*Direct correspondence to Thomas K. Rudel, Department of Human Ecology, Rutgers University, 55 Dudley Rd., New Brunswick, NJ 08901 〈email@example.com〉. We would be glad to share our data set with other researchers who might want to replicate our work or extend it in a different direction. The authors thank Ann Mische and Steve Hansell for critical readings of earlier drafts of this paper.
The Context for Political Corruption: A Cross-National Analysis*
Article first published online: 30 APR 2004
Social Science Quarterly
Volume 85, Issue 2, pages 294–309, June 2004
How to Cite
Xin, X. and Rudel, T. K. (2004), The Context for Political Corruption: A Cross-National Analysis. Social Science Quarterly, 85: 294–309. doi: 10.1111/j.0038-4941.2004.08502005.x
- Issue published online: 30 APR 2004
- Article first published online: 30 APR 2004
Objective. How do we explain variations across nations in the incidence of political corruption? Recent theoretical work locates the causes for corruption in a combination of institutional conditions: monopoly power, little accountability, and wide discretion. This focus on the form of political institutions clarifies the micro-scale causes of political corruption, but it leaves unanswered questions about the macro-scale causes of corruption.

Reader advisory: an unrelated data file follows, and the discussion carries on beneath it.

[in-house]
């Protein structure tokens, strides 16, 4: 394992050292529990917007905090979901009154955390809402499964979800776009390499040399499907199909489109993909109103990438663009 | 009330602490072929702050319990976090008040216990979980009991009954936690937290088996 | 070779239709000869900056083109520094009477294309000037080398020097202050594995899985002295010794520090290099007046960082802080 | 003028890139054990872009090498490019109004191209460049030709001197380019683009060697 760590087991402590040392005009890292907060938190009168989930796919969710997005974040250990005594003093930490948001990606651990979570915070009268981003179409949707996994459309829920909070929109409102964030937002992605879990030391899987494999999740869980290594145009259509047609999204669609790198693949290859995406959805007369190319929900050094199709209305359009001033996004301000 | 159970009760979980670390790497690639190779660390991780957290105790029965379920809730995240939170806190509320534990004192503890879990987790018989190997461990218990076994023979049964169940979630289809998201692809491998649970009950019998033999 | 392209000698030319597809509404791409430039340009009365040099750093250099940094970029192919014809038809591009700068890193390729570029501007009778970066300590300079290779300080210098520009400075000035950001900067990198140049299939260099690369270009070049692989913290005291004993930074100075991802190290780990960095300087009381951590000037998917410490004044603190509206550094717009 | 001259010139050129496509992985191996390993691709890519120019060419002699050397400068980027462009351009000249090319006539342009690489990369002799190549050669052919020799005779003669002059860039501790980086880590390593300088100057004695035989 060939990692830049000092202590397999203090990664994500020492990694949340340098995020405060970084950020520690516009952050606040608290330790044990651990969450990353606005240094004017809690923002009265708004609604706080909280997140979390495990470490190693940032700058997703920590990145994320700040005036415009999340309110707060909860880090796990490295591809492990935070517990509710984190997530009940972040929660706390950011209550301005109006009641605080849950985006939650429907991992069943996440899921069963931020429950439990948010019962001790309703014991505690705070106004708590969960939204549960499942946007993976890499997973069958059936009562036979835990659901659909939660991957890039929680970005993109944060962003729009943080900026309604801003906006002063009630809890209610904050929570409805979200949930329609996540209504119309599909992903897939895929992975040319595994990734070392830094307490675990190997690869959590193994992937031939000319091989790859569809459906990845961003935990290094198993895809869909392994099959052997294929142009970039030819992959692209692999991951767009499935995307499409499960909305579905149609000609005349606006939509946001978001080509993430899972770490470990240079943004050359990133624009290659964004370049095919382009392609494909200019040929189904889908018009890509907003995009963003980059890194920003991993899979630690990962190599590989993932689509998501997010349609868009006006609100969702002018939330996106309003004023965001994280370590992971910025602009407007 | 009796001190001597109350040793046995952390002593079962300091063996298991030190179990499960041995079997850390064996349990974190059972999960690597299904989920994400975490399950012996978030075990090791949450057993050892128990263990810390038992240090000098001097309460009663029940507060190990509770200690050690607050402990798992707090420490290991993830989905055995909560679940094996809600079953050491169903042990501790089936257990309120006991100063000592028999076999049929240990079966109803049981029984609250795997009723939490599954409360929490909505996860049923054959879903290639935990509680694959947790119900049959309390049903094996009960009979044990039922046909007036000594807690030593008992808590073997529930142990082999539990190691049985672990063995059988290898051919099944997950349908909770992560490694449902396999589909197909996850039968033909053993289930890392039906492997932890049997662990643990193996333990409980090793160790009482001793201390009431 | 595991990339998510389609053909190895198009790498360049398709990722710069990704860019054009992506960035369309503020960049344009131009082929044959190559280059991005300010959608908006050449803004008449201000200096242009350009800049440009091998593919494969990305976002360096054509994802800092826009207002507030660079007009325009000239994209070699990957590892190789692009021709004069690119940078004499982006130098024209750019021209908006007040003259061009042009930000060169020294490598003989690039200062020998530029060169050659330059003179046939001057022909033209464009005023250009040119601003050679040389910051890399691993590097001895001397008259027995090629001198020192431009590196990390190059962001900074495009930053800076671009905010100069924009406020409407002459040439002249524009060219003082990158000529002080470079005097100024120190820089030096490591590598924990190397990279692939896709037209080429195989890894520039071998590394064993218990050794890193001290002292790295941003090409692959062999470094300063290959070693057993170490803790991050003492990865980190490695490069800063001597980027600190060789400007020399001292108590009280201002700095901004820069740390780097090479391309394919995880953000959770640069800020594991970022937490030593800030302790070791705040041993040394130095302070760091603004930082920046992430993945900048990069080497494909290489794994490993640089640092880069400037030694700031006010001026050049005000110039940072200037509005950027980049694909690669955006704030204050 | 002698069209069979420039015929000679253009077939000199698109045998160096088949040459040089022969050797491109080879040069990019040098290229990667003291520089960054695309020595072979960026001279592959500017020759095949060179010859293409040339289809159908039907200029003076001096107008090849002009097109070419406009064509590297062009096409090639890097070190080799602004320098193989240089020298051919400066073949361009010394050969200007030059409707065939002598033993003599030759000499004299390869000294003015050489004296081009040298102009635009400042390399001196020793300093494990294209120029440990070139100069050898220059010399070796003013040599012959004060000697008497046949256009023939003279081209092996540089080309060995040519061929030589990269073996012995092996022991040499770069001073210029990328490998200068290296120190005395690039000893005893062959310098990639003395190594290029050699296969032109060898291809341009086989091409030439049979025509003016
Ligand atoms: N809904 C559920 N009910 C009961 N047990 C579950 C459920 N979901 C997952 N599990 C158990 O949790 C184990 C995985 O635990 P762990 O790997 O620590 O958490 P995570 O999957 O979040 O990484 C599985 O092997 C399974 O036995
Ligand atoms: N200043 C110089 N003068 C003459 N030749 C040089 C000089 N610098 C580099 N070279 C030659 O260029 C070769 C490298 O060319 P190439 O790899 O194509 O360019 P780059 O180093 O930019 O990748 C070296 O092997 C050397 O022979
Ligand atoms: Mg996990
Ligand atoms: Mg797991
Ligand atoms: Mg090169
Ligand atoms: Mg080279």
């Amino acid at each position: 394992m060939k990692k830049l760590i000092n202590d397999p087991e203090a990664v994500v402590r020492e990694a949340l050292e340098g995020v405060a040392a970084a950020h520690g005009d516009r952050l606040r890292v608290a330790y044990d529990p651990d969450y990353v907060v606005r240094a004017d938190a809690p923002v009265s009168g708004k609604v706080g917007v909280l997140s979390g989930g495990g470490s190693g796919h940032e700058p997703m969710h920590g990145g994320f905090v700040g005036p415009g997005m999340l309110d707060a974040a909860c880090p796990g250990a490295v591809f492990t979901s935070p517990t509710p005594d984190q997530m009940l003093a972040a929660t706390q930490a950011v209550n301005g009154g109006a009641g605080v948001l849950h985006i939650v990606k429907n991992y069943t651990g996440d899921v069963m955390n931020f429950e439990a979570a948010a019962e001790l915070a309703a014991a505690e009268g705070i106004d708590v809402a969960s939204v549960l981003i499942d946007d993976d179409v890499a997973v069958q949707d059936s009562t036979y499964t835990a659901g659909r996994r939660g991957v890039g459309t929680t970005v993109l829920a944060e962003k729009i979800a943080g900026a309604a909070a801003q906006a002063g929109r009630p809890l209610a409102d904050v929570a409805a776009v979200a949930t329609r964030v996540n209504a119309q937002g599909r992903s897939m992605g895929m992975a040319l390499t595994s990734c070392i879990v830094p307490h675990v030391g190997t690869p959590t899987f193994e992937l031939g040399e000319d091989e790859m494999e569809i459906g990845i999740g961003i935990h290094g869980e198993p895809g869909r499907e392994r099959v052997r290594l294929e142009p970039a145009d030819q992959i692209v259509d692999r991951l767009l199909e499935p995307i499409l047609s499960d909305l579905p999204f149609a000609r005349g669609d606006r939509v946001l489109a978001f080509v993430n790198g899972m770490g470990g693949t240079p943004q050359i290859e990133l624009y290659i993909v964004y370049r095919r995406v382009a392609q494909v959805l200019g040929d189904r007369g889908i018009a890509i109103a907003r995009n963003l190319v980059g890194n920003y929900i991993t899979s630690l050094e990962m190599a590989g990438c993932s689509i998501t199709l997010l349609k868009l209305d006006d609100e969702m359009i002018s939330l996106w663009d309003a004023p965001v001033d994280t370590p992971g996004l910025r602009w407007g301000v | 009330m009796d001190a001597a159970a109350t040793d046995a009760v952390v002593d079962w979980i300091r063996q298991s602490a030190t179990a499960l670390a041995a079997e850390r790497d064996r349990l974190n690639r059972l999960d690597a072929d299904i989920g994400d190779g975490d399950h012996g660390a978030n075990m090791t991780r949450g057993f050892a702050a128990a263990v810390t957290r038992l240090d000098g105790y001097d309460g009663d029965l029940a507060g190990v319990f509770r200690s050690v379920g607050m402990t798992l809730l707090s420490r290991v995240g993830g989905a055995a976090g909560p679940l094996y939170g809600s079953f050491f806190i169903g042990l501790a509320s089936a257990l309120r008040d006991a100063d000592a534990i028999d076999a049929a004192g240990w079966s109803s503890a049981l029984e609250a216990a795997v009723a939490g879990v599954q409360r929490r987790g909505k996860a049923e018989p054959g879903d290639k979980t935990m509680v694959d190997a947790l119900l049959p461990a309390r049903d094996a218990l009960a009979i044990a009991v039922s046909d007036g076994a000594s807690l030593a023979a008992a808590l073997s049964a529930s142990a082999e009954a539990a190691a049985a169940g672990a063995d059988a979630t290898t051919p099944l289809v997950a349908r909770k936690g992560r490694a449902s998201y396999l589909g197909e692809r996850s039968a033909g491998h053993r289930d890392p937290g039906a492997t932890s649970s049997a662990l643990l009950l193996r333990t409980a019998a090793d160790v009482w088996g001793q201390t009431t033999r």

Methods. This article addresses these questions about the macro scale through an analysis of perceived levels of corruption across nations.
Results. Our work identifies poverty, large populations, and small public sectors as contextual causes of corruption. Historically-based differences in political cultures across broad geographical regions also affect the perceived incidence of corruption in nations.
Conclusion. Further research should attempt to link micro- and macro-scale causes together in a single, multi-scalar model of corruption.